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Margaret McMullan Interview with Margaret McMullan, May 2009
When I Crossed No-Bob
When I Crossed No-Bob
Ages 10-14

Life as an O'Donnell is all twelve-year-old Addy knows, and life as an O'Donnell means trouble. Tucked away in a gray patch of woods called No-Bob, the O'Donnell clan has nothing but a bad reputation. So when Addy's mama abandons her on the afternoon of Mr. Frank Russell's wedding celebration, nobody is very surprised. A reluctant Mr. Frank and his new wife take Addy in, and Addy does everything she can to prove that at least one O'Donnell has promise. But one day, Addy witnesses a terrible event that brings her old world crashing into the new. As she finds herself being pulled back into No-Bob and the grips of her O'Donnell kin, Addy is faced with the biggest decision of her life. Can she somehow find the courage to do what's right, even if it means betraying one of her own?
[Reader's Guide]

Cashay by Margaret McMullan
Ages 12 and up

In her fourteen years living in a Chicago housing project, Cashay has never ridden in a taxi cab, seen the city lit up at night, or set foot in a museum. She’s not pretty, or graceful, or bubbly like her little sister, Sashay. She gets her family by on a couple of dollars and food stamps every week.

No, Cashay has never felt much like a treasure. “Your name doesn’t signify who you are,” Cashay tells her sister.

But that was before Sashay was killed. Before her mother started using again. Before her mentor, Allison, showed Cashay a bigger piece of the world, and encouraged her to finally, finally step into it.

A name may not signify who you are, but in this poignant coming of age story readers will find that indeed, Cashay is an exception to her own rule.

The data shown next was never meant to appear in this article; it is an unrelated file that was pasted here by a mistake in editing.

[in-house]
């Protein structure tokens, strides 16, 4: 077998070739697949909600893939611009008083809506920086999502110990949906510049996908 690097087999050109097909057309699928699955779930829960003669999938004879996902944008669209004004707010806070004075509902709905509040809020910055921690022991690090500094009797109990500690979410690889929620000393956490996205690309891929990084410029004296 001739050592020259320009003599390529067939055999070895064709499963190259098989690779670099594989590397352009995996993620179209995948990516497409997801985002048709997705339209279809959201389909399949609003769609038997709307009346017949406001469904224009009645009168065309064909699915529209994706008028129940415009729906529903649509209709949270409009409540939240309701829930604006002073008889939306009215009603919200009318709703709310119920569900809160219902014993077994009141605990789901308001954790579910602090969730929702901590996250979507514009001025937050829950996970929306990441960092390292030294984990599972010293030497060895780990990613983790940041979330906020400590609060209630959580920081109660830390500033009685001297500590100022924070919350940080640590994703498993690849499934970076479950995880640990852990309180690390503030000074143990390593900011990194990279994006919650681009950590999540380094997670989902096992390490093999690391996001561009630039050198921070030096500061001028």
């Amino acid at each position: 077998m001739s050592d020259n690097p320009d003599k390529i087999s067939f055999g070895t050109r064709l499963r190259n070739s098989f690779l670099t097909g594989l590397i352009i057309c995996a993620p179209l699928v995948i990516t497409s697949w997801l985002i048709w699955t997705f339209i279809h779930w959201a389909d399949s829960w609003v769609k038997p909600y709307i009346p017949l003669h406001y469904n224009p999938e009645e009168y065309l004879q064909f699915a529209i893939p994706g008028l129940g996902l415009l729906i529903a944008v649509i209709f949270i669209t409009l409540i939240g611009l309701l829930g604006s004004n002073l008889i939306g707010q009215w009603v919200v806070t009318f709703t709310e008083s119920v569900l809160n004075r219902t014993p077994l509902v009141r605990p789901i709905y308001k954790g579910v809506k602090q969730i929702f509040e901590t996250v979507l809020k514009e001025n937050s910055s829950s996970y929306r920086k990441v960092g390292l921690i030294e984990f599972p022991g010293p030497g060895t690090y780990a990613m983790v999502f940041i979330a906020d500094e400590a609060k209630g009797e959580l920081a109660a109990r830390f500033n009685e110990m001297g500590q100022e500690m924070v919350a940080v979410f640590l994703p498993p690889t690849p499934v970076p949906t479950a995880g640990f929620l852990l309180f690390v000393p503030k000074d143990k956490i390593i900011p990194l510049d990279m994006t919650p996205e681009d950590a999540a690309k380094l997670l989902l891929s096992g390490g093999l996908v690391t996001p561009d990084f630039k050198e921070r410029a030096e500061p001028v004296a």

Margaret McMullan, author of Cashay

ETC: There are a lot of powerful messages in this book. What inspired you to write it?

McMullan: I always wanted to write about two sisters because I have a sister and we are very close. Also, both my sister and my husband were involved with tutoring so-called "difficult" kids, and I was interested in writing about their experiences. In addition, a long time ago, I cut out a newspaper article about a 7-year old boy getting shot accidentally on the way to school in Chicago. I wanted to write about that and how it is to live in a world that's both dangerous and hopeful.

ETC: Was it difficult to write in the first-person voice of an African-American teenage girl from an inner city neighborhood? Why or why not?

McMullan: An African-American girl came up to me once after a book talk and asked me, "Why don't you write a story about me?" I loved her confidence and I took on her request as a kind of challenge. And really, don't we all read to find some part of ourselves in a book? I researched my way into becoming Cashay, a girl very much like the girl who spoke to me and a girl I really love. I hung out in a local high school, which happens to be mostly African American. I visited the Cabrini Green area in Chicago. I interviewed willing college students who were African American. I took on this project like I took on other research projects for other books. I didn't know anything about the Civil War before I wrote How I Found the Strong, which is partly about the Civil War. The research is often the best, most challenging part of writing. It's also when I learn so much.

ETC: One of the central relationships in the novel is between Cashay, a black teen, and Allison, a white adult. How do these characters bridge the gaps of race, class, age, and life experience? When Cashay first goes to the afterschool center (pp. 43-44), she notices that all the mentors are white. Why did you make the choice to have all the mentors be white?